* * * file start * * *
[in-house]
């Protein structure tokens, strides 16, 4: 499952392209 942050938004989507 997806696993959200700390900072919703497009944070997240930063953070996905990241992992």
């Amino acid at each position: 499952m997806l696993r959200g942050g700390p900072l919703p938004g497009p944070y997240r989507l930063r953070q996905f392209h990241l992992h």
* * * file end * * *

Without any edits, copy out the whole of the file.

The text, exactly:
[in-house]
């Protein structure tokens, strides 16, 4: 499952392209 942050938004989507 997806696993959200700390900072919703497009944070997240930063953070996905990241992992």
């Amino acid at each position: 499952m997806l696993r959200g942050g700390p900072l919703p938004g497009p944070y997240r989507l930063r953070q996905f392209h990241l992992h």